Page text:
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Explanation of U.S. Position on the Right to Truth, in Response to the Related Resolution at HRC 12
October 20, 2009

The United States was pleased to co-sponsor the resolution sponsored by Argentina on the right to truth, which may be characterized differently in various legal systems, such as our own, as the right to be informed or freedom of information or the right to know. We thank the Delegation of Argentina, for both putting this important matter before the Council and for its hard work and collaboration on the resolution.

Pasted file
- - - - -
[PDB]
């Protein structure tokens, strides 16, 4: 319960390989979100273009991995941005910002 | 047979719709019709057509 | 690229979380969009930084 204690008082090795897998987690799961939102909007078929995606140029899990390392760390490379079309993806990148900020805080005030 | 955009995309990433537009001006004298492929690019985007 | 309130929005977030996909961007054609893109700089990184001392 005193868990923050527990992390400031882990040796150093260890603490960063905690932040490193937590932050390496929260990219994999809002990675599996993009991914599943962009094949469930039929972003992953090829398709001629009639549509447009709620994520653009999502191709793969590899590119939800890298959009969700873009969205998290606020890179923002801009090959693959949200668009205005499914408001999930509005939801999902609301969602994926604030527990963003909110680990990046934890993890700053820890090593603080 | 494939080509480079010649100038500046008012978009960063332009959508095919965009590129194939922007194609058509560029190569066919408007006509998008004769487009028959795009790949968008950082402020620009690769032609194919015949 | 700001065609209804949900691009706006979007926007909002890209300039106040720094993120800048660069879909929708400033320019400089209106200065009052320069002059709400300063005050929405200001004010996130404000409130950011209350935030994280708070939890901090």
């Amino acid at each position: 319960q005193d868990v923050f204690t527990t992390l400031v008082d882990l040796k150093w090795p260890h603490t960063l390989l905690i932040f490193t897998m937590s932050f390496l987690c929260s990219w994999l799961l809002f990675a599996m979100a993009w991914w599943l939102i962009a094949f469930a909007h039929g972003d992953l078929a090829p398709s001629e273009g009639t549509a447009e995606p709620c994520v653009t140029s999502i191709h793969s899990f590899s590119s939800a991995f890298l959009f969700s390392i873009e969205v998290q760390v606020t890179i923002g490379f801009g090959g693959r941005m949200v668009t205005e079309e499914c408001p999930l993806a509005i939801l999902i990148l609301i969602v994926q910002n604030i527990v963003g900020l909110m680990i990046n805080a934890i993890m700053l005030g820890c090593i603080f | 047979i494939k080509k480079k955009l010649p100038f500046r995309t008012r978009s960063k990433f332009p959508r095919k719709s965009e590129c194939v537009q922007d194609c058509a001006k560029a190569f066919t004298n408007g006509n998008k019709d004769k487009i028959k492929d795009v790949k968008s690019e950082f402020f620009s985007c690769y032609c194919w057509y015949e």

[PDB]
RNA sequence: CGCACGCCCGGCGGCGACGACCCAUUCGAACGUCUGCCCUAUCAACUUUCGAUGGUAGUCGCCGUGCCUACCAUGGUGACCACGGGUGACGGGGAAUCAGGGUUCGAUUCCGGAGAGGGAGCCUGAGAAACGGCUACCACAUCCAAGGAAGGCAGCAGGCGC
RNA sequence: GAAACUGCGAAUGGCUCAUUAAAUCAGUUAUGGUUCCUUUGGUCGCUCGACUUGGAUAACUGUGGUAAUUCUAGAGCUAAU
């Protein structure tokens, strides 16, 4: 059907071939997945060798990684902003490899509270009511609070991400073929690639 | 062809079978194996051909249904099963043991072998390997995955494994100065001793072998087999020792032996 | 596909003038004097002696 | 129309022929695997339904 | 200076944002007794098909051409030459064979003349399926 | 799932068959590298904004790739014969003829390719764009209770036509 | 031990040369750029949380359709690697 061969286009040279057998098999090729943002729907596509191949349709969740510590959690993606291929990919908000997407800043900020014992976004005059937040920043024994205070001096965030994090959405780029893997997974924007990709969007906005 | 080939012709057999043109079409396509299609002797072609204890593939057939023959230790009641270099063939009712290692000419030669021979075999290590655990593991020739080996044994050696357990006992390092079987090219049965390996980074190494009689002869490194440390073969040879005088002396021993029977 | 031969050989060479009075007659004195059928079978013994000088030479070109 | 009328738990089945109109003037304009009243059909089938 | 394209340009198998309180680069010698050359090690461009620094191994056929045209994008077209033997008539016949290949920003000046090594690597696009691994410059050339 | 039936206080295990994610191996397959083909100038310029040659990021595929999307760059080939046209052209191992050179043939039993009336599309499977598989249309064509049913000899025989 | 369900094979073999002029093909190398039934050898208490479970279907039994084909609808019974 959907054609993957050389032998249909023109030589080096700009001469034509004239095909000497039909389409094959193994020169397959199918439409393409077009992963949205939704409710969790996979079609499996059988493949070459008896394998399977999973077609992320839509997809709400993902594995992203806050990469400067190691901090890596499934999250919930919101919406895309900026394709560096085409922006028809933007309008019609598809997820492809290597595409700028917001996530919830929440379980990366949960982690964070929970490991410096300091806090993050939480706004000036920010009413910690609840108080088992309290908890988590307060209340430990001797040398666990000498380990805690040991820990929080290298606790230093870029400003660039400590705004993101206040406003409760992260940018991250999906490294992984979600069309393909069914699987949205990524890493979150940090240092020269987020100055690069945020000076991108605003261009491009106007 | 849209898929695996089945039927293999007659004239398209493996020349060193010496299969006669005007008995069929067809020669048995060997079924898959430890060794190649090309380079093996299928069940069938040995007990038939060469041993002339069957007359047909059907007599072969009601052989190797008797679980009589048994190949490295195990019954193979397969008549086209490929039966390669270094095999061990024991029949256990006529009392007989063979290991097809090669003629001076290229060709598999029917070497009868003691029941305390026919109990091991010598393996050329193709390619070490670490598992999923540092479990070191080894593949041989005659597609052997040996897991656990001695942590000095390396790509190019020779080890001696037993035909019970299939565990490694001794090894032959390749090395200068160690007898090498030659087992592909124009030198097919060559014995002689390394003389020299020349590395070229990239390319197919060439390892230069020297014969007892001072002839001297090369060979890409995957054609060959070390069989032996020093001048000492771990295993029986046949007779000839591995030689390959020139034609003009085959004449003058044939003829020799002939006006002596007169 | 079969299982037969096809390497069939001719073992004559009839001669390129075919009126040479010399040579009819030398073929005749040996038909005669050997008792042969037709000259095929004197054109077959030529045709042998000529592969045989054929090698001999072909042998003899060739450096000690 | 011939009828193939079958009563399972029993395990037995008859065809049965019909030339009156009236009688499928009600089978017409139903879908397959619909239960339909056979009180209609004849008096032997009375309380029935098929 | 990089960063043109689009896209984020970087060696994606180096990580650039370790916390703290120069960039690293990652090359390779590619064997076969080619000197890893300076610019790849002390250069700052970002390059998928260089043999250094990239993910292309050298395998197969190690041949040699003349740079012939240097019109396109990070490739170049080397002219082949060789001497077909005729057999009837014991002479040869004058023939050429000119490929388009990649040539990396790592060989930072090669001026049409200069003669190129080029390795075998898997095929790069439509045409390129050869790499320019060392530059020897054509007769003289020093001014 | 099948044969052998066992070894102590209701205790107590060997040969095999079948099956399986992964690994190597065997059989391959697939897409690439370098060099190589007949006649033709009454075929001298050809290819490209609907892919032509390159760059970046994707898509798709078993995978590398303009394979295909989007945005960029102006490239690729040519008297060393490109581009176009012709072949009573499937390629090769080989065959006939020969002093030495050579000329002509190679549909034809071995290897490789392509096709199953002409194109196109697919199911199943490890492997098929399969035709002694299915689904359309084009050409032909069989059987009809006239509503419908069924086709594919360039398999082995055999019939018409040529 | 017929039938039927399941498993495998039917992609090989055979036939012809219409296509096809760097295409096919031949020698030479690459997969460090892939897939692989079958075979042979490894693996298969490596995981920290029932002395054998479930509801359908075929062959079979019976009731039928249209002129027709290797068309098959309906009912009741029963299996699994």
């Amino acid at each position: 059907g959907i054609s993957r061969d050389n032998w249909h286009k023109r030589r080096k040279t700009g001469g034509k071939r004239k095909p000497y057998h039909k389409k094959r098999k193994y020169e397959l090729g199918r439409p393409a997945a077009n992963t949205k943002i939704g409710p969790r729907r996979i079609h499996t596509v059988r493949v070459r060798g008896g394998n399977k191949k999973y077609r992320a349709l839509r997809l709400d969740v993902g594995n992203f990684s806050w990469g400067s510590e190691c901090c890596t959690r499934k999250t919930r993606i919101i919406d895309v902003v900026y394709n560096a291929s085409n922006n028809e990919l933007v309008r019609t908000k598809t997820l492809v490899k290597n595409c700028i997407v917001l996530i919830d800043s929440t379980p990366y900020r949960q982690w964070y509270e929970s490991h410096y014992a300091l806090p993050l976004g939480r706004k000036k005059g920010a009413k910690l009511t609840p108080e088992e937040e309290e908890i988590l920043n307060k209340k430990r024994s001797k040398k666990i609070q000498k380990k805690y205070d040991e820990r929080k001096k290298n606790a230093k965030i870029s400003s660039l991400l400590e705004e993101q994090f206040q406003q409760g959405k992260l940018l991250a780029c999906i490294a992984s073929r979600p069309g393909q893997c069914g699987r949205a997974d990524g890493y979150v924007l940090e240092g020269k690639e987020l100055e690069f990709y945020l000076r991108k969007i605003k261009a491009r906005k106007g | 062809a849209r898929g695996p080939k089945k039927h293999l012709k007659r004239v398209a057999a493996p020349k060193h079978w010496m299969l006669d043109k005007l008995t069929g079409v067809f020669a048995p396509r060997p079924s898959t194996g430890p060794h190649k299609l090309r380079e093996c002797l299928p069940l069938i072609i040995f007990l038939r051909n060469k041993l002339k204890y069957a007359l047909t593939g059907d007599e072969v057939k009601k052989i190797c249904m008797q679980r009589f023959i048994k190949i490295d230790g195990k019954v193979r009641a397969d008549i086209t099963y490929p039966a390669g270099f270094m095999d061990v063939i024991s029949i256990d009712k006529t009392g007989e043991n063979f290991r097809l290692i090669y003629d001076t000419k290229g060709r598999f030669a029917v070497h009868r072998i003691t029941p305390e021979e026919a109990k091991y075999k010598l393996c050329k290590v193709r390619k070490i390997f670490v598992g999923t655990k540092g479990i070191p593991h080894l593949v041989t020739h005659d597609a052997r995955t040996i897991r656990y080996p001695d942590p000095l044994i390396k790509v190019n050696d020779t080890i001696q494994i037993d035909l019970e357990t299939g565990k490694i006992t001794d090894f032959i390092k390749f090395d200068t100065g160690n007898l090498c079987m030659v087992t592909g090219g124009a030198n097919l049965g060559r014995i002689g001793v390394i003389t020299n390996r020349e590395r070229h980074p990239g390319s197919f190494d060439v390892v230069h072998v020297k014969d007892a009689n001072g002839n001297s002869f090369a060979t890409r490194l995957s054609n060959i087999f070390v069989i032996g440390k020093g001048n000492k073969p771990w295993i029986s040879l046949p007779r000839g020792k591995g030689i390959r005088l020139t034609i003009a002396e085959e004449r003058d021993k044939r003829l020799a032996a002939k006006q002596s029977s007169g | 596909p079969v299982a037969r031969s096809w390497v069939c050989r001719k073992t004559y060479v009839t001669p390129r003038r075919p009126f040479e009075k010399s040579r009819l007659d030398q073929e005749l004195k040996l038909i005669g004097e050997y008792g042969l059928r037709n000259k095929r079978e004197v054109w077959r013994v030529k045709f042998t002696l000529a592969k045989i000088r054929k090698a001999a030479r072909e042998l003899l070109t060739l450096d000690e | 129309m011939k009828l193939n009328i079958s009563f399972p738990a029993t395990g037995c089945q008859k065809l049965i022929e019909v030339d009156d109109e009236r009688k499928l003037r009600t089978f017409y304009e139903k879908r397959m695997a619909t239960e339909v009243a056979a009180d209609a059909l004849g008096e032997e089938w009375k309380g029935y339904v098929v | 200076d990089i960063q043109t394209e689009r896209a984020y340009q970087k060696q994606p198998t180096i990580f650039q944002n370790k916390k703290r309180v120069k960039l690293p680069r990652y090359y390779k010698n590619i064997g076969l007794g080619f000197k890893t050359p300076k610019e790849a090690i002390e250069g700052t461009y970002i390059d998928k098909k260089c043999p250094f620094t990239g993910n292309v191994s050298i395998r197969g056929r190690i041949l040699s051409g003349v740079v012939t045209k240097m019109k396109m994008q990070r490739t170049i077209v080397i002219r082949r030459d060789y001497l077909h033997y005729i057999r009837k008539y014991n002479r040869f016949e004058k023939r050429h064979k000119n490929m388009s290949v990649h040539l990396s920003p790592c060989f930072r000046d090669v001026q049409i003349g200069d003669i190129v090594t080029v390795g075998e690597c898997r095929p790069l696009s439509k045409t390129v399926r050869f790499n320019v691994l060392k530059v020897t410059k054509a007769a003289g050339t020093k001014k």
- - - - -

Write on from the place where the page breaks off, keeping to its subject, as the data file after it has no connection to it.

With regard to the right to know under international humanitarian law, the United States’ position has not changed since the 28th ICRC/Red Cross Conference in December 2003. At that conference the United States Government acknowledged that a “right to know” is referred to in Article 32 of the 1977 Additional Protocol I to the Geneva Conventions, but for the United States, which is not a party to that instrument, it is only “in the spirit” of that Article that families be informed of the fate of their missing family members. Furthermore, as noted the United States has not adopted Additional Protocol I of the Geneva Conventions, and therefore, has no obligations vis–vis any “right to truth” under the instrument.